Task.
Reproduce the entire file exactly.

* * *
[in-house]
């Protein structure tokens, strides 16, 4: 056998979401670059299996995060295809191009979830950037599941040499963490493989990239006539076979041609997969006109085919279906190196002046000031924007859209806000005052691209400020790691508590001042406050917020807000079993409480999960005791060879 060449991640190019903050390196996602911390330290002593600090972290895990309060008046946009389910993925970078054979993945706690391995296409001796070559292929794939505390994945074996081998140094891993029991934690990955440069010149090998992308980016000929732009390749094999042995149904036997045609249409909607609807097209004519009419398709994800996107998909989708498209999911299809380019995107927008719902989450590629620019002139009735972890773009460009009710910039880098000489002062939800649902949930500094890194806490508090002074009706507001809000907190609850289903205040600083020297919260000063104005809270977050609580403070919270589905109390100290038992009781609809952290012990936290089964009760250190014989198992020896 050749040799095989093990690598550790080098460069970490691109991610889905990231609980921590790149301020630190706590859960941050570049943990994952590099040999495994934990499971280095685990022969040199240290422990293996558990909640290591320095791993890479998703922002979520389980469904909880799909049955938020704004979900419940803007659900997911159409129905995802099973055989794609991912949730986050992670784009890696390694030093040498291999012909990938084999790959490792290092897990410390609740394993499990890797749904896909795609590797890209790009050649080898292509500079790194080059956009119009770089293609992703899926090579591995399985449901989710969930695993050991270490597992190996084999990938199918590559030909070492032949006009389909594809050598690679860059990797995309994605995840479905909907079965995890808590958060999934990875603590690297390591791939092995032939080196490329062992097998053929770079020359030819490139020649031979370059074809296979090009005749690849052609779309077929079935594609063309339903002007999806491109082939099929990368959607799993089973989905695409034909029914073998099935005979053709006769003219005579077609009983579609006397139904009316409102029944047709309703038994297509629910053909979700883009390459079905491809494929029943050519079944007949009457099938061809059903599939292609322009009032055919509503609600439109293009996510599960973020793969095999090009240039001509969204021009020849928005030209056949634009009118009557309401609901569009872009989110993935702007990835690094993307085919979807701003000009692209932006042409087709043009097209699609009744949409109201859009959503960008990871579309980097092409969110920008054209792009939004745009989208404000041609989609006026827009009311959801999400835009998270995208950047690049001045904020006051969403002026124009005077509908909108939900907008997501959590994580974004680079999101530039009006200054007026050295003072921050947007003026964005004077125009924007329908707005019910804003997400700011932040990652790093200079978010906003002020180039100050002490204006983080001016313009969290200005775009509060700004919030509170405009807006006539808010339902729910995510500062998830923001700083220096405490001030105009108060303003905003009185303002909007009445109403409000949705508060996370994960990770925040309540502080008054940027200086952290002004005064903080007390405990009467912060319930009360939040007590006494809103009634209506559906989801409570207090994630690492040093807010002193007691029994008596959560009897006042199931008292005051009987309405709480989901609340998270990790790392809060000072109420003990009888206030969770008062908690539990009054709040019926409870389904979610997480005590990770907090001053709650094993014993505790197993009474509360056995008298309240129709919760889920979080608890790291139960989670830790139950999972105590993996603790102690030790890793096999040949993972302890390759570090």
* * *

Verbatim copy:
[in-house]
């Protein structure tokens, strides 16, 4: 056998979401670059299996995060295809191009979830950037599941040499963490493989990239006539076979041609997969006109085919279906190196002046000031924007859209806000005052691209400020790691508590001042406050917020807000079993409480999960005791060879 060449991640190019903050390196996602911390330290002593600090972290895990309060008046946009389910993925970078054979993945706690391995296409001796070559292929794939505390994945074996081998140094891993029991934690990955440069010149090998992308980016000929732009390749094999042995149904036997045609249409909607609807097209004519009419398709994800996107998909989708498209999911299809380019995107927008719902989450590629620019002139009735972890773009460009009710910039880098000489002062939800649902949930500094890194806490508090002074009706507001809000907190609850289903205040600083020297919260000063104005809270977050609580403070919270589905109390100290038992009781609809952290012990936290089964009760250190014989198992020896 050749040799095989093990690598550790080098460069970490691109991610889905990231609980921590790149301020630190706590859960941050570049943990994952590099040999495994934990499971280095685990022969040199240290422990293996558990909640290591320095791993890479998703922002979520389980469904909880799909049955938020704004979900419940803007659900997911159409129905995802099973055989794609991912949730986050992670784009890696390694030093040498291999012909990938084999790959490792290092897990410390609740394993499990890797749904896909795609590797890209790009050649080898292509500079790194080059956009119009770089293609992703899926090579591995399985449901989710969930695993050991270490597992190996084999990938199918590559030909070492032949006009389909594809050598690679860059990797995309994605995840479905909907079965995890808590958060999934990875603590690297390591791939092995032939080196490329062992097998053929770079020359030819490139020649031979370059074809296979090009005749690849052609779309077929079935594609063309339903002007999806491109082939099929990368959607799993089973989905695409034909029914073998099935005979053709006769003219005579077609009983579609006397139904009316409102029944047709309703038994297509629910053909979700883009390459079905491809494929029943050519079944007949009457099938061809059903599939292609322009009032055919509503609600439109293009996510599960973020793969095999090009240039001509969204021009020849928005030209056949634009009118009557309401609901569009872009989110993935702007990835690094993307085919979807701003000009692209932006042409087709043009097209699609009744949409109201859009959503960008990871579309980097092409969110920008054209792009939004745009989208404000041609989609006026827009009311959801999400835009998270995208950047690049001045904020006051969403002026124009005077509908909108939900907008997501959590994580974004680079999101530039009006200054007026050295003072921050947007003026964005004077125009924007329908707005019910804003997400700011932040990652790093200079978010906003002020180039100050002490204006983080001016313009969290200005775009509060700004919030509170405009807006006539808010339902729910995510500062998830923001700083220096405490001030105009108060303003905003009185303002909007009445109403409000949705508060996370994960990770925040309540502080008054940027200086952290002004005064903080007390405990009467912060319930009360939040007590006494809103009634209506559906989801409570207090994630690492040093807010002193007691029994008596959560009897006042199931008292005051009987309405709480989901609340998270990790790392809060000072109420003990009888206030969770008062908690539990009054709040019926409870389904979610997480005590990770907090001053709650094993014993505790197993009474509360056995008298309240129709919760889920979080608890790291139960989670830790139950999972105590993996603790102690030790890793096999040949993972302890390759570090």